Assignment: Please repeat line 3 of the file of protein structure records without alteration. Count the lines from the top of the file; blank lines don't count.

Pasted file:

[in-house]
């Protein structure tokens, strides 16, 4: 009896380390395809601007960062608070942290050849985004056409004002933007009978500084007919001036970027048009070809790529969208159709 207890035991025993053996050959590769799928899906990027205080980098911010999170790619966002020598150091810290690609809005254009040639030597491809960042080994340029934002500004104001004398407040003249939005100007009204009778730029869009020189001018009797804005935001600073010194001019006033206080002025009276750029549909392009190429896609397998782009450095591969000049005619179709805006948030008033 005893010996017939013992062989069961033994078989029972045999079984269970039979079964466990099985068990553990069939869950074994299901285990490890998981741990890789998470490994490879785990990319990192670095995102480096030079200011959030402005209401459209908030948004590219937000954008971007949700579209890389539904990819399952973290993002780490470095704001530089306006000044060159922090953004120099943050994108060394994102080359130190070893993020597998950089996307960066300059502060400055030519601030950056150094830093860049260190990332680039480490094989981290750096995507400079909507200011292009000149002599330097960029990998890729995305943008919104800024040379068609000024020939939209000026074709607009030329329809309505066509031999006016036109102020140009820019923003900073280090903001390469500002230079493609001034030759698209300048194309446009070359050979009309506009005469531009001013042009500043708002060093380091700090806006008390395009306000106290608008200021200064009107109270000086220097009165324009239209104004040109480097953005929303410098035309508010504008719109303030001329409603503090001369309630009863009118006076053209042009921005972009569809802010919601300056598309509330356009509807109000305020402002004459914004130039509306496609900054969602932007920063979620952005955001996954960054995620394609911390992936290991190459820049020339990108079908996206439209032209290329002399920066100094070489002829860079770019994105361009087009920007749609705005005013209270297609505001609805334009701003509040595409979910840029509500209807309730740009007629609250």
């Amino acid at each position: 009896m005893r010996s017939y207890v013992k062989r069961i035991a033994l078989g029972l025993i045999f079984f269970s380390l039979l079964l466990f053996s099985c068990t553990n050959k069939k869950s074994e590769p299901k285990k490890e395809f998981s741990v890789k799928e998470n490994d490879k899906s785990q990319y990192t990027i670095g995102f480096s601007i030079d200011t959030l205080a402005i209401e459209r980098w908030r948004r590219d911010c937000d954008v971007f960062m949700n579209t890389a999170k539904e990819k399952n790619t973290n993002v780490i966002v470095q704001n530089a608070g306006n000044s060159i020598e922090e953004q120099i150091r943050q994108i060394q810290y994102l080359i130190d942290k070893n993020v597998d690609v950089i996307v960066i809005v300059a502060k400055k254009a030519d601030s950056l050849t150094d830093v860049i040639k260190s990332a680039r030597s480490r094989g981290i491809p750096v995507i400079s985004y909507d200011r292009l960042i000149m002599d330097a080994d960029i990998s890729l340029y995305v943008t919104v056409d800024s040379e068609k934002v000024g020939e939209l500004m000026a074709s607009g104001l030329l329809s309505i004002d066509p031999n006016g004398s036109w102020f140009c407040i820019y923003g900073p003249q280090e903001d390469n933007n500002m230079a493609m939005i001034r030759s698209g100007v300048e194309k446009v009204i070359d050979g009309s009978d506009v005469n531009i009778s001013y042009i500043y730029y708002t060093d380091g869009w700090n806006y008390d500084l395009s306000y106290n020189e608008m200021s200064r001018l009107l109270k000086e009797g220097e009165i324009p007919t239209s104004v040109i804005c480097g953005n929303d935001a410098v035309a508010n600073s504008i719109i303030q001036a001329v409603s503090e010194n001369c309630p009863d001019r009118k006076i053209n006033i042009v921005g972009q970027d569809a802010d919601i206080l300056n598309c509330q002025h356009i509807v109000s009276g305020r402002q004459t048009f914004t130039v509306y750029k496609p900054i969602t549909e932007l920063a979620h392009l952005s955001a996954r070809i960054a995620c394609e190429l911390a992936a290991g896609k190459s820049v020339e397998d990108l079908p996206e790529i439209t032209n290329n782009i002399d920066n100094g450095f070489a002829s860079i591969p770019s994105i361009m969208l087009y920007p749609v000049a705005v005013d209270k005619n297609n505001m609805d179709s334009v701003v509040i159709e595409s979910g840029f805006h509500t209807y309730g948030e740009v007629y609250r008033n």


């Amino acid at each position: 009896m005893r010996s017939y207890v013992k062989r069961i035991a033994l078989g029972l025993i045999f079984f269970s380390l039979l079964l466990f053996s099985c068990t553990n050959k069939k869950s074994e590769p299901k285990k490890e395809f998981s741990v890789k799928e998470n490994d490879k899906s785990q990319y990192t990027i670095g995102f480096s601007i030079d200011t959030l205080a402005i209401e459209r980098w908030r948004r590219d911010c937000d954008v971007f960062m949700n579209t890389a999170k539904e990819k399952n790619t973290n993002v780490i966002v470095q704001n530089a608070g306006n000044s060159i020598e922090e953004q120099i150091r943050q994108i060394q810290y994102l080359i130190d942290k070893n993020v597998d690609v950089i996307v960066i809005v300059a502060k400055k254009a030519d601030s950056l050849t150094d830093v860049i040639k260190s990332a680039r030597s480490r094989g981290i491809p750096v995507i400079s985004y909507d200011r292009l960042i000149m002599d330097a080994d960029i990998s890729l340029y995305v943008t919104v056409d800024s040379e068609k934002v000024g020939e939209l500004m000026a074709s607009g104001l030329l329809s309505i004002d066509p031999n006016g004398s036109w102020f140009c407040i820019y923003g900073p003249q280090e903001d390469n933007n500002m230079a493609m939005i001034r030759s698209g100007v300048e194309k446009v009204i070359d050979g009309s009978d506009v005469n531009i009778s001013y042009i500043y730029y708002t060093d380091g869009w700090n806006y008390d500084l395009s306000y106290n020189e608008m200021s200064r001018l009107l109270k000086e009797g220097e009165i324009p007919t239209s104004v040109i804005c480097g953005n929303d935001a410098v035309a508010n600073s504008i719109i303030q001036a001329v409603s503090e010194n001369c309630p009863d001019r009118k006076i053209n006033i042009v921005g972009q970027d569809a802010d919601i206080l300056n598309c509330q002025h356009i509807v109000s009276g305020r402002q004459t048009f914004t130039v509306y750029k496609p900054i969602t549909e932007l920063a979620h392009l952005s955001a996954r070809i960054a995620c394609e190429l911390a992936a290991g896609k190459s820049v020339e397998d990108l079908p996206e790529i439209t032209n290329n782009i002399d920066n100094g450095f070489a002829s860079i591969p770019s994105i361009m969208l087009y920007p749609v000049a705005v005013d209270k005619n297609n505001m609805d179709s334009v701003v509040i159709e595409s979910g840029f805006h509500t209807y309730g948030e740009v007629y609250r008033n």